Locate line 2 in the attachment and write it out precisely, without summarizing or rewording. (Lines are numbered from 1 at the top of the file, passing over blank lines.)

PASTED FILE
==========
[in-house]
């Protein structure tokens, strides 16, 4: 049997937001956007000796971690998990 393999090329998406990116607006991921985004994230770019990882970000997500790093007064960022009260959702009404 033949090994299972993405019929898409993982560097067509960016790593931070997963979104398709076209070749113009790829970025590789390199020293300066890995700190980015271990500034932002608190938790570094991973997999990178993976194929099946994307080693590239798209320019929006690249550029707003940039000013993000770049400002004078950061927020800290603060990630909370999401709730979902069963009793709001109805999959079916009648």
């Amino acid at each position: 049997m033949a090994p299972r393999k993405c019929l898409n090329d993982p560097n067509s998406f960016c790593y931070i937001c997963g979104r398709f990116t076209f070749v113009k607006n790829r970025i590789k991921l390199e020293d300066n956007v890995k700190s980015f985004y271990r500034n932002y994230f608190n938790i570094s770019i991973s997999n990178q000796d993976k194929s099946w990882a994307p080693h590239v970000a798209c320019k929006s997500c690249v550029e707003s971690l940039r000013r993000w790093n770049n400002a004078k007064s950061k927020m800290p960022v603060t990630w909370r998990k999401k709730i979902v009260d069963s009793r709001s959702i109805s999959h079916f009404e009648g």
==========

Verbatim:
């Protein structure tokens, strides 16, 4: 049997937001956007000796971690998990 393999090329998406990116607006991921985004994230770019990882970000997500790093007064960022009260959702009404 033949090994299972993405019929898409993982560097067509960016790593931070997963979104398709076209070749113009790829970025590789390199020293300066890995700190980015271990500034932002608190938790570094991973997999990178993976194929099946994307080693590239798209320019929006690249550029707003940039000013993000770049400002004078950061927020800290603060990630909370999401709730979902069963009793709001109805999959079916009648």